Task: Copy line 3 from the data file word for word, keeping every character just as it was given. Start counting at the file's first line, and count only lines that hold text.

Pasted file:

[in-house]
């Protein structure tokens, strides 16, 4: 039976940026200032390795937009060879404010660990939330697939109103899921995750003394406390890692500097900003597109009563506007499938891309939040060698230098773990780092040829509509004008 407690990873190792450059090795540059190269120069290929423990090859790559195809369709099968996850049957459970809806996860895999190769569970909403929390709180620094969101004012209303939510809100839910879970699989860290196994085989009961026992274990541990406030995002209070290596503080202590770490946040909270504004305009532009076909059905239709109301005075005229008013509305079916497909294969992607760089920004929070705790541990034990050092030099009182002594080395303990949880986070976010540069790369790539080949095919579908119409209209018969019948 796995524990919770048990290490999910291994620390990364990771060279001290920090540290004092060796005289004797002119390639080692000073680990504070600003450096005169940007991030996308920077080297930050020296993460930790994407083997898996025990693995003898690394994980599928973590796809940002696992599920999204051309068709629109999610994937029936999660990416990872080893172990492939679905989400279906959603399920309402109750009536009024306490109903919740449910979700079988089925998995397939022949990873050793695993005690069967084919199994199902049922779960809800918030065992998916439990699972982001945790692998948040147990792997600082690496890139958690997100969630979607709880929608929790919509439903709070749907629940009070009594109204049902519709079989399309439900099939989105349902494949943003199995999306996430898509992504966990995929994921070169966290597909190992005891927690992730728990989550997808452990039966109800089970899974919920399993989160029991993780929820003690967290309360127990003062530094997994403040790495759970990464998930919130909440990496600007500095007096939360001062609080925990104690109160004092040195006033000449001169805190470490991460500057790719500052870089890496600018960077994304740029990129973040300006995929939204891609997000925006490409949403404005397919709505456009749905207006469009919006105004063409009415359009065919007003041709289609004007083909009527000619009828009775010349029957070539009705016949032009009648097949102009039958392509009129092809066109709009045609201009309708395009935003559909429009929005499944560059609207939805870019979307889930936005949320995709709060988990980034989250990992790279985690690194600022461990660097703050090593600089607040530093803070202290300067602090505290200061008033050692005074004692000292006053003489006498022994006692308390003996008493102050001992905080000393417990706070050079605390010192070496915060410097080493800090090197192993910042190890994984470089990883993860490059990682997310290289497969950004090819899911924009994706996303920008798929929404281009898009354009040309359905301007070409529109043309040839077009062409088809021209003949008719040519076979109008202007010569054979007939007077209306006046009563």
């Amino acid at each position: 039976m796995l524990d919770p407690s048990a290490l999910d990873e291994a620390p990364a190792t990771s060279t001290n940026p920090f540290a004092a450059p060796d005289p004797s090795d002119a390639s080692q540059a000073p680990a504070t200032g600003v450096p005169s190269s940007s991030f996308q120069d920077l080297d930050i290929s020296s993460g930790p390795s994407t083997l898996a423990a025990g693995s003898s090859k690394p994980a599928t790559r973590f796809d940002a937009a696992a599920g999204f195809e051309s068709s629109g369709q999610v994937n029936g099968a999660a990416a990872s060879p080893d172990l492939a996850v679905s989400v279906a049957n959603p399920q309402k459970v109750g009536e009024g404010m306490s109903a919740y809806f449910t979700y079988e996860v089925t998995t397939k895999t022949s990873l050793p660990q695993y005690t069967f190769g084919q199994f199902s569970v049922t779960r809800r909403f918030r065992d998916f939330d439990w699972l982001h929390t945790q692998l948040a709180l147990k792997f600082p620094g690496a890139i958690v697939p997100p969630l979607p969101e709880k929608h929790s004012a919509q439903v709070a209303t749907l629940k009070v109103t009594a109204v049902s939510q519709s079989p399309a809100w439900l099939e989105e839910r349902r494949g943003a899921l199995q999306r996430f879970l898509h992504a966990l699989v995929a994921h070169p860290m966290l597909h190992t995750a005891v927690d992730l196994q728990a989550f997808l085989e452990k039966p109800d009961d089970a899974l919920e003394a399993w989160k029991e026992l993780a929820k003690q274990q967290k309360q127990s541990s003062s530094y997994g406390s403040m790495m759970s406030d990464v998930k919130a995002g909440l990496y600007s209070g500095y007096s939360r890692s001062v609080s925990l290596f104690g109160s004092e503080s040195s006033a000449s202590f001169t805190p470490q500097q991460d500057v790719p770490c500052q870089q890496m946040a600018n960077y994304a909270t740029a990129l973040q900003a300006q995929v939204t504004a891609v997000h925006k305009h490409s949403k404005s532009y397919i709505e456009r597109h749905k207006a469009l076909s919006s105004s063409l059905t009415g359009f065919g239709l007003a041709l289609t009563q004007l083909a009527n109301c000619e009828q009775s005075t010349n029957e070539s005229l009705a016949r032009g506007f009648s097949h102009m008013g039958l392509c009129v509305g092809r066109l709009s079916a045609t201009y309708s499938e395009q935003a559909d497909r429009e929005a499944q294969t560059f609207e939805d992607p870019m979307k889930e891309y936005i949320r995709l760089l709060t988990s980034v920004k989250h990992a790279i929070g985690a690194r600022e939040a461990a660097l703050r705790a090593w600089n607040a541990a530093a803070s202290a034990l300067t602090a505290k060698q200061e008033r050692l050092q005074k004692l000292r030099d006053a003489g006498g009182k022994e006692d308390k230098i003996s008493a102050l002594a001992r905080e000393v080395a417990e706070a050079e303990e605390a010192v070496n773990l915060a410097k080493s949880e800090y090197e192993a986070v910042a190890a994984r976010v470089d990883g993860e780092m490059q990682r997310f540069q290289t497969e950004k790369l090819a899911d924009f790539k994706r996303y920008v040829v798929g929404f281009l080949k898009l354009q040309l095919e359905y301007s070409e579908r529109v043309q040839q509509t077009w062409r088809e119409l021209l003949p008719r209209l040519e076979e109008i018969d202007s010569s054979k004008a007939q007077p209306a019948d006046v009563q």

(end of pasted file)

């Amino acid at each position: 039976m796995l524990d919770p407690s048990a290490l999910d990873e291994a620390p990364a190792t990771s060279t001290n940026p920090f540290a004092a450059p060796d005289p004797s090795d002119a390639s080692q540059a000073p680990a504070t200032g600003v450096p005169s190269s940007s991030f996308q120069d920077l080297d930050i290929s020296s993460g930790p390795s994407t083997l898996a423990a025990g693995s003898s090859k690394p994980a599928t790559r973590f796809d940002a937009a696992a599920g999204f195809e051309s068709s629109g369709q999610v994937n029936g099968a999660a990416a990872s060879p080893d172990l492939a996850v679905s989400v279906a049957n959603p399920q309402k459970v109750g009536e009024g404010m306490s109903a919740y809806f449910t979700y079988e996860v089925t998995t397939k895999t022949s990873l050793p660990q695993y005690t069967f190769g084919q199994f199902s569970v049922t779960r809800r909403f918030r065992d998916f939330d439990w699972l982001h929390t945790q692998l948040a709180l147990k792997f600082p620094g690496a890139i958690v697939p997100p969630l979607p969101e709880k929608h929790s004012a919509q439903v709070a209303t749907l629940k009070v109103t009594a109204v049902s939510q519709s079989p399309a809100w439900l099939e989105e839910r349902r494949g943003a899921l199995q999306r996430f879970l898509h992504a966990l699989v995929a994921h070169p860290m966290l597909h190992t995750a005891v927690d992730l196994q728990a989550f997808l085989e452990k039966p109800d009961d089970a899974l919920e003394a399993w989160k029991e026992l993780a929820k003690q274990q967290k309360q127990s541990s003062s530094y997994g406390s403040m790495m759970s406030d990464v998930k919130a995002g909440l990496y600007s209070g500095y007096s939360r890692s001062v609080s925990l290596f104690g109160s004092e503080s040195s006033a000449s202590f001169t805190p470490q500097q991460d500057v790719p770490c500052q870089q890496m946040a600018n960077y994304a909270t740029a990129l973040q900003a300006q995929v939204t504004a891609v997000h925006k305009h490409s949403k404005s532009y397919i709505e456009r597109h749905k207006a469009l076909s919006s105004s063409l059905t009415g359009f065919g239709l007003a041709l289609t009563q004007l083909a009527n109301c000619e009828q009775s005075t010349n029957e070539s005229l009705a016949r032009g506007f009648s097949h102009m008013g039958l392509c009129v509305g092809r066109l709009s079916a045609t201009y309708s499938e395009q935003a559909d497909r429009e929005a499944q294969t560059f609207e939805d992607p870019m979307k889930e891309y936005i949320r995709l760089l709060t988990s980034v920004k989250h990992a790279i929070g985690a690194r600022e939040a461990a660097l703050r705790a090593w600089n607040a541990a530093a803070s202290a034990l300067t602090a505290k060698q200061e008033r050692l050092q005074k004692l000292r030099d006053a003489g006498g009182k022994e006692d308390k230098i003996s008493a102050l002594a001992r905080e000393v080395a417990e706070a050079e303990e605390a010192v070496n773990l915060a410097k080493s949880e800090y090197e192993a986070v910042a190890a994984r976010v470089d990883g993860e780092m490059q990682r997310f540069q290289t497969e950004k790369l090819a899911d924009f790539k994706r996303y920008v040829v798929g929404f281009l080949k898009l354009q040309l095919e359905y301007s070409e579908r529109v043309q040839q509509t077009w062409r088809e119409l021209l003949p008719r209209l040519e076979e109008i018969d202007s010569s054979k004008a007939q007077p209306a019948d006046v009563q």